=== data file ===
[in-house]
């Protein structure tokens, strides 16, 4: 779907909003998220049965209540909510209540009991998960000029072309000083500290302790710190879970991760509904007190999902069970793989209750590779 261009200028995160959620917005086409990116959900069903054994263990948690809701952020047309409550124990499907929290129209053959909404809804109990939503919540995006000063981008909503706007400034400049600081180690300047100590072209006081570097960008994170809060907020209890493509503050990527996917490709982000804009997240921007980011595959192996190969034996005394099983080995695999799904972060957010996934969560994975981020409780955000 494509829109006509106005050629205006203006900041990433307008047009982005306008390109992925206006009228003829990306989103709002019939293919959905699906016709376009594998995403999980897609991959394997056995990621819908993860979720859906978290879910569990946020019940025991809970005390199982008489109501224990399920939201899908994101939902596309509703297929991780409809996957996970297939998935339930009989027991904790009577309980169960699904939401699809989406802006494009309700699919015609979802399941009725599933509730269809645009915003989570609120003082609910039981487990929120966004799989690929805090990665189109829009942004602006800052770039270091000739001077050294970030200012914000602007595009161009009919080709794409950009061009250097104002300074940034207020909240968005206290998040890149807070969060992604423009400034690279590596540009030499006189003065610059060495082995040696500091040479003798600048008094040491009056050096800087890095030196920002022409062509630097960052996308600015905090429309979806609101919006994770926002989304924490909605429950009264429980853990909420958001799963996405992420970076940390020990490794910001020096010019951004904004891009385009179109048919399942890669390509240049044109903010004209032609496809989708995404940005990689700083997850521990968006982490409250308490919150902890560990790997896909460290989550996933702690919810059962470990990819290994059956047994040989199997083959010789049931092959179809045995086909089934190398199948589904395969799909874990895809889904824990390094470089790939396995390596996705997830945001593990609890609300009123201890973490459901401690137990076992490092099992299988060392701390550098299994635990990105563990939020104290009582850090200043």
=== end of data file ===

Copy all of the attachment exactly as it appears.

[in-house]
């Protein structure tokens, strides 16, 4: 779907909003998220049965209540909510209540009991998960000029072309000083500290302790710190879970991760509904007190999902069970793989209750590779 261009200028995160959620917005086409990116959900069903054994263990948690809701952020047309409550124990499907929290129209053959909404809804109990939503919540995006000063981008909503706007400034400049600081180690300047100590072209006081570097960008994170809060907020209890493509503050990527996917490709982000804009997240921007980011595959192996190969034996005394099983080995695999799904972060957010996934969560994975981020409780955000 494509829109006509106005050629205006203006900041990433307008047009982005306008390109992925206006009228003829990306989103709002019939293919959905699906016709376009594998995403999980897609991959394997056995990621819908993860979720859906978290879910569990946020019940025991809970005390199982008489109501224990399920939201899908994101939902596309509703297929991780409809996957996970297939998935339930009989027991904790009577309980169960699904939401699809989406802006494009309700699919015609979802399941009725599933509730269809645009915003989570609120003082609910039981487990929120966004799989690929805090990665189109829009942004602006800052770039270091000739001077050294970030200012914000602007595009161009009919080709794409950009061009250097104002300074940034207020909240968005206290998040890149807070969060992604423009400034690279590596540009030499006189003065610059060495082995040696500091040479003798600048008094040491009056050096800087890095030196920002022409062509630097960052996308600015905090429309979806609101919006994770926002989304924490909605429950009264429980853990909420958001799963996405992420970076940390020990490794910001020096010019951004904004891009385009179109048919399942890669390509240049044109903010004209032609496809989708995404940005990689700083997850521990968006982490409250308490919150902890560990790997896909460290989550996933702690919810059962470990990819290994059956047994040989199997083959010789049931092959179809045995086909089934190398199948589904395969799909874990895809889904824990390094470089790939396995390596996705997830945001593990609890609300009123201890973490459901401690137990076992490092099992299988060392701390550098299994635990990105563990939020104290009582850090200043």